Security specialists spend too much time on targeted attacks and not enough on the cause. Imperfect solutions are unnecessarily punished. Responsibility for security must be broadened and the industry suffers from a lack of diversity. And, oh yes, everyone needs to get off of the opinion that hackers are perfect.

These are just a few of the blunt characterizations that #Alex Stamos, chief security officer at #Facebook, delivered during his keynote address last week at the #Black Hat USA 2017 cybersecurity conference in Las Vegas, Nevada. As malicious virus attacks, data breaches, and ransomware spread daily in computer systems around the globe, the security industry seems to resemble that proverbial deer in the headlights.

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“The modern world of technology is filled with tightropes,” said Stamos. “But the problem is that we haven’t put any nets under those tightropes.”

The task of making the cyber world safer is not about to get any easier either. Last week’s gathering of security professionals from around the globe included research presentations that showed how to hack Tesla cars, windmills, home routers, drones, hoverboards, and – most chillingly – power grids.

Hacks escalate to the power grid

The power grid attacks are perhaps most relevant to Stamos’ concerns about the consequences if the security industry falls too far behind. Researchers from Dragos and ESET presented an analysis at the conference of a 2016 remote attack on the power grid in Ukraine that struck electricity distribution substations, assumed control of circuit breakers, and caused hours of blackouts.

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More ominously, the malware exhibited functionality that could detect and resist efforts to overcome its handiwork. “Human adversaries learned grid operations and put them into an attack framework,” explained Robert Lee, CEO of Dragos. “I think we’re seeing an evolution in adversary tradecraft.”

The Ukraine attack did not go unnoticed. It received plenty of coverage in the international news media and was also referenced by agencies in the U.S. government. Stamos viewed this as a positive sign. “People now know how important it is to build secure systems,” said the Facebook executive. “Security topics are now on the front page of every newspaper every week.”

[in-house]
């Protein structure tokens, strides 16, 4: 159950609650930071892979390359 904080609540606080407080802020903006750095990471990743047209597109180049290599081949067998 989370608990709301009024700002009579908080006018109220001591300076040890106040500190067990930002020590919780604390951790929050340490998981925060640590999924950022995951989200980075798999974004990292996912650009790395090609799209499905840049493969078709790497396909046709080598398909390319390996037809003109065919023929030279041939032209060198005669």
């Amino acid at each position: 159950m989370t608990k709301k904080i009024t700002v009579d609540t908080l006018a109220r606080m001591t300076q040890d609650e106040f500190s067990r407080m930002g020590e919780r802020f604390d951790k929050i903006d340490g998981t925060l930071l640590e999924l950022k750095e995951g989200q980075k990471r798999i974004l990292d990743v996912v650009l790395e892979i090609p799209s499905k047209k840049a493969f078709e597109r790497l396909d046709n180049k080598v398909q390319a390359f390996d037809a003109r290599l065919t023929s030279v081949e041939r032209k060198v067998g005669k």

WhatsApp encryption trade-offs defended

However, Stamos also delivered remarks that appeared to be at odds with some of the more vocal critics of governmental intrusion in technology. In his remarks, Stamos defended Facebook’s trade-offs in delivering encryption for WhatsApp and took issue with the “online snark and argument” generated by people who criticized the FBI over the fight to unlock an Apple phone during a terrorism investigation.

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Stamos pressed the case for continuing to recognize the work of individuals who actually make the Internet safer. This includes giving out cash awards for finding software bugs. “I’m a big fan of bug bounties,” said Stamos.

He also said that Facebook will continue to support the Internet Defense Prize, which rewards meaningful research to make the Web more secure. According to Stamos, Facebook will give out $1 million in prizes next year.

Facebook continues to be sensitive to accusations that its popular news service facilitated the dissemination of fake news which could have played a role in presidential candidate Hillary Clinton’s 2016 defeat. Stamos mentioned that his company would fund a nonprofit at Harvard University to defend against cyberattacks that affect political groups or elections.

The Facebook executive expressed particular concern about the lack of diversity in the security industry and challenged the community to reach out to people with different backgrounds and thinking. “We do not have the diversity that reflects the people we are trying to protect,” Stamos noted.

The blunt messages from Stamos underscored the urgency that the security industry is feeling as much of the world is waiting to see how new tools and technologies will make the Internet safer. “Things are not getting better, things are getting worse,” said Stamos. “It’s a critical moment and we have the world’s attention.”